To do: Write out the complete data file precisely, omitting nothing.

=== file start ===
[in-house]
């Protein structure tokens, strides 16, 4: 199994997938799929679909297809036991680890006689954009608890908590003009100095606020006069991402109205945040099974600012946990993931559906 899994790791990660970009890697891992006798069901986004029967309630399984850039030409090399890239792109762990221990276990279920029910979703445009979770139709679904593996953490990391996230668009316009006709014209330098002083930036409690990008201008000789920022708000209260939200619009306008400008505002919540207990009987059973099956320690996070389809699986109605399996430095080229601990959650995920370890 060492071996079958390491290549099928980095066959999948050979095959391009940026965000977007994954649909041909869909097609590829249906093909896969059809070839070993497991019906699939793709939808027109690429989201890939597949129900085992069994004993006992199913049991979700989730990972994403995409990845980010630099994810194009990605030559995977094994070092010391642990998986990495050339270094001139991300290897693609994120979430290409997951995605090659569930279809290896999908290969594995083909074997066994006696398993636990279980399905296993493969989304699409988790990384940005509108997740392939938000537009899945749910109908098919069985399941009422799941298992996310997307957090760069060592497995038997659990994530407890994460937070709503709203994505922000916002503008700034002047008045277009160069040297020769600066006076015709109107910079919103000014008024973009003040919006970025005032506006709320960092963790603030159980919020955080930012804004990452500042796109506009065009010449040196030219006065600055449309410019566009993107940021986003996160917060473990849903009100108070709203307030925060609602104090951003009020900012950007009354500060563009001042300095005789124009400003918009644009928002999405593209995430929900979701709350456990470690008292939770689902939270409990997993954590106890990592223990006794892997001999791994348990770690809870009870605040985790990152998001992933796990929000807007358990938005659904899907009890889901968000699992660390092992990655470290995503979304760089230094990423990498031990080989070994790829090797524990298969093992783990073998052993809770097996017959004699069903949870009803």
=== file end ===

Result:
[in-house]
């Protein structure tokens, strides 16, 4: 199994997938799929679909297809036991680890006689954009608890908590003009100095606020006069991402109205945040099974600012946990993931559906 899994790791990660970009890697891992006798069901986004029967309630399984850039030409090399890239792109762990221990276990279920029910979703445009979770139709679904593996953490990391996230668009316009006709014209330098002083930036409690990008201008000789920022708000209260939200619009306008400008505002919540207990009987059973099956320690996070389809699986109605399996430095080229601990959650995920370890 060492071996079958390491290549099928980095066959999948050979095959391009940026965000977007994954649909041909869909097609590829249906093909896969059809070839070993497991019906699939793709939808027109690429989201890939597949129900085992069994004993006992199913049991979700989730990972994403995409990845980010630099994810194009990605030559995977094994070092010391642990998986990495050339270094001139991300290897693609994120979430290409997951995605090659569930279809290896999908290969594995083909074997066994006696398993636990279980399905296993493969989304699409988790990384940005509108997740392939938000537009899945749910109908098919069985399941009422799941298992996310997307957090760069060592497995038997659990994530407890994460937070709503709203994505922000916002503008700034002047008045277009160069040297020769600066006076015709109107910079919103000014008024973009003040919006970025005032506006709320960092963790603030159980919020955080930012804004990452500042796109506009065009010449040196030219006065600055449309410019566009993107940021986003996160917060473990849903009100108070709203307030925060609602104090951003009020900012950007009354500060563009001042300095005789124009400003918009644009928002999405593209995430929900979701709350456990470690008292939770689902939270409990997993954590106890990592223990006794892997001999791994348990770690809870009870605040985790990152998001992933796990929000807007358990938005659904899907009890889901968000699992660390092992990655470290995503979304760089230094990423990498031990080989070994790829090797524990298969093992783990073998052993809770097996017959004699069903949870009803």